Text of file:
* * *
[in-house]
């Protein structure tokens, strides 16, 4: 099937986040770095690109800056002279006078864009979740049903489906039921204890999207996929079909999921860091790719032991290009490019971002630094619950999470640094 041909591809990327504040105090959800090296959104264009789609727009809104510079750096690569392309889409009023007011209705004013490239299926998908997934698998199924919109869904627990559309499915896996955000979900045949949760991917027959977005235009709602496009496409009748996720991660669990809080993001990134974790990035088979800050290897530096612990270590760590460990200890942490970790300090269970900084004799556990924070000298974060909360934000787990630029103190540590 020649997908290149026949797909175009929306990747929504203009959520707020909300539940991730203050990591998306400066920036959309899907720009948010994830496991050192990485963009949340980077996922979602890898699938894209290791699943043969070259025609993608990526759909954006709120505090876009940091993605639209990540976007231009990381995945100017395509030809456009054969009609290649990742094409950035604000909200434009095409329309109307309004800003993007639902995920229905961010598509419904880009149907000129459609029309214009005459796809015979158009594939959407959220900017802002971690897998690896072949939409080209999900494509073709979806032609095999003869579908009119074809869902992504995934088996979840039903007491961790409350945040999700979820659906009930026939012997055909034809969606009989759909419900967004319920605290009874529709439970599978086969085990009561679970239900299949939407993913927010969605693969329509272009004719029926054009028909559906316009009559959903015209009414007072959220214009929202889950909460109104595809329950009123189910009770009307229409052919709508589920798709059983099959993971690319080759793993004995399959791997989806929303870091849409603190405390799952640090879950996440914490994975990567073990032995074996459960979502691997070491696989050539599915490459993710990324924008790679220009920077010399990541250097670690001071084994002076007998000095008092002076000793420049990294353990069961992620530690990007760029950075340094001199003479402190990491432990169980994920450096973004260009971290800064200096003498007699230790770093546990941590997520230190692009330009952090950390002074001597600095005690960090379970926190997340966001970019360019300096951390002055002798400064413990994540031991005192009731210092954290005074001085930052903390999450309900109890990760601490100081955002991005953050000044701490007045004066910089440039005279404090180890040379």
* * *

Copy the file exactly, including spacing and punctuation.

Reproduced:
[in-house]
């Protein structure tokens, strides 16, 4: 099937986040770095690109800056002279006078864009979740049903489906039921204890999207996929079909999921860091790719032991290009490019971002630094619950999470640094 041909591809990327504040105090959800090296959104264009789609727009809104510079750096690569392309889409009023007011209705004013490239299926998908997934698998199924919109869904627990559309499915896996955000979900045949949760991917027959977005235009709602496009496409009748996720991660669990809080993001990134974790990035088979800050290897530096612990270590760590460990200890942490970790300090269970900084004799556990924070000298974060909360934000787990630029103190540590 020649997908290149026949797909175009929306990747929504203009959520707020909300539940991730203050990591998306400066920036959309899907720009948010994830496991050192990485963009949340980077996922979602890898699938894209290791699943043969070259025609993608990526759909954006709120505090876009940091993605639209990540976007231009990381995945100017395509030809456009054969009609290649990742094409950035604000909200434009095409329309109307309004800003993007639902995920229905961010598509419904880009149907000129459609029309214009005459796809015979158009594939959407959220900017802002971690897998690896072949939409080209999900494509073709979806032609095999003869579908009119074809869902992504995934088996979840039903007491961790409350945040999700979820659906009930026939012997055909034809969606009989759909419900967004319920605290009874529709439970599978086969085990009561679970239900299949939407993913927010969605693969329509272009004719029926054009028909559906316009009559959903015209009414007072959220214009929202889950909460109104595809329950009123189910009770009307229409052919709508589920798709059983099959993971690319080759793993004995399959791997989806929303870091849409603190405390799952640090879950996440914490994975990567073990032995074996459960979502691997070491696989050539599915490459993710990324924008790679220009920077010399990541250097670690001071084994002076007998000095008092002076000793420049990294353990069961992620530690990007760029950075340094001199003479402190990491432990169980994920450096973004260009971290800064200096003498007699230790770093546990941590997520230190692009330009952090950390002074001597600095005690960090379970926190997340966001970019360019300096951390002055002798400064413990994540031991005192009731210092954290005074001085930052903390999450309900109890990760601490100081955002991005953050000044701490007045004066910089440039005279404090180890040379």